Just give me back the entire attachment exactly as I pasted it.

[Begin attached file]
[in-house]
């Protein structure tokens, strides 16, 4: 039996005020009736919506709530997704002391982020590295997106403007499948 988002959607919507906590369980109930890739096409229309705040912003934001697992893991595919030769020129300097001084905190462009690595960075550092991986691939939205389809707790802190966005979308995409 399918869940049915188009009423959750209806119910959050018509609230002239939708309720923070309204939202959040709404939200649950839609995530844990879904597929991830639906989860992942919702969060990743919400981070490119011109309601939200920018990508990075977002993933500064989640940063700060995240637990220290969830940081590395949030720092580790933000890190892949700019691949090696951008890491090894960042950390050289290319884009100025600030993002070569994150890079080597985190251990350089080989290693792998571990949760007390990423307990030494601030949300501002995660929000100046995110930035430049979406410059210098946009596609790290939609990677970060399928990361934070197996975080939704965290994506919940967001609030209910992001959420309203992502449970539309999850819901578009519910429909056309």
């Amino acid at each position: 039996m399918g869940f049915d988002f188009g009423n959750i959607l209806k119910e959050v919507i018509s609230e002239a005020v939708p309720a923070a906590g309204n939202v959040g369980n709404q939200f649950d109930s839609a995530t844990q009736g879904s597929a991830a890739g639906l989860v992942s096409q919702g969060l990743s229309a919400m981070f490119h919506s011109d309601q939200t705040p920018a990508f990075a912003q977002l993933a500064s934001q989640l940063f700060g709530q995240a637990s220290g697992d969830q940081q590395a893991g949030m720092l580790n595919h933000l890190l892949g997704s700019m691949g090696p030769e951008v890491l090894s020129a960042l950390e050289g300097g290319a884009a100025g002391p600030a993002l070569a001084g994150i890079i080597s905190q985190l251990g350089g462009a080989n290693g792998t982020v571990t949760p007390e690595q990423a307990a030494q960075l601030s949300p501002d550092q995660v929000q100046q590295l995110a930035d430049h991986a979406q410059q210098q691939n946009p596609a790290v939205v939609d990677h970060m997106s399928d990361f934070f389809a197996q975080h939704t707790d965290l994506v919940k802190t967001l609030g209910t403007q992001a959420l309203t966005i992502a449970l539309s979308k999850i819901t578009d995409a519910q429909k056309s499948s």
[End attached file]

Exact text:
[in-house]
């Protein structure tokens, strides 16, 4: 039996005020009736919506709530997704002391982020590295997106403007499948 988002959607919507906590369980109930890739096409229309705040912003934001697992893991595919030769020129300097001084905190462009690595960075550092991986691939939205389809707790802190966005979308995409 399918869940049915188009009423959750209806119910959050018509609230002239939708309720923070309204939202959040709404939200649950839609995530844990879904597929991830639906989860992942919702969060990743919400981070490119011109309601939200920018990508990075977002993933500064989640940063700060995240637990220290969830940081590395949030720092580790933000890190892949700019691949090696951008890491090894960042950390050289290319884009100025600030993002070569994150890079080597985190251990350089080989290693792998571990949760007390990423307990030494601030949300501002995660929000100046995110930035430049979406410059210098946009596609790290939609990677970060399928990361934070197996975080939704965290994506919940967001609030209910992001959420309203992502449970539309999850819901578009519910429909056309």
């Amino acid at each position: 039996m399918g869940f049915d988002f188009g009423n959750i959607l209806k119910e959050v919507i018509s609230e002239a005020v939708p309720a923070a906590g309204n939202v959040g369980n709404q939200f649950d109930s839609a995530t844990q009736g879904s597929a991830a890739g639906l989860v992942s096409q919702g969060l990743s229309a919400m981070f490119h919506s011109d309601q939200t705040p920018a990508f990075a912003q977002l993933a500064s934001q989640l940063f700060g709530q995240a637990s220290g697992d969830q940081q590395a893991g949030m720092l580790n595919h933000l890190l892949g997704s700019m691949g090696p030769e951008v890491l090894s020129a960042l950390e050289g300097g290319a884009a100025g002391p600030a993002l070569a001084g994150i890079i080597s905190q985190l251990g350089g462009a080989n290693g792998t982020v571990t949760p007390e690595q990423a307990a030494q960075l601030s949300p501002d550092q995660v929000q100046q590295l995110a930035d430049h991986a979406q410059q210098q691939n946009p596609a790290v939205v939609d990677h970060m997106s399928d990361f934070f389809a197996q975080h939704t707790d965290l994506v919940k802190t967001l609030g209910t403007q992001a959420l309203t966005i992502a449970l539309s979308k999850i819901t578009d995409a519910q429909k056309s499948s």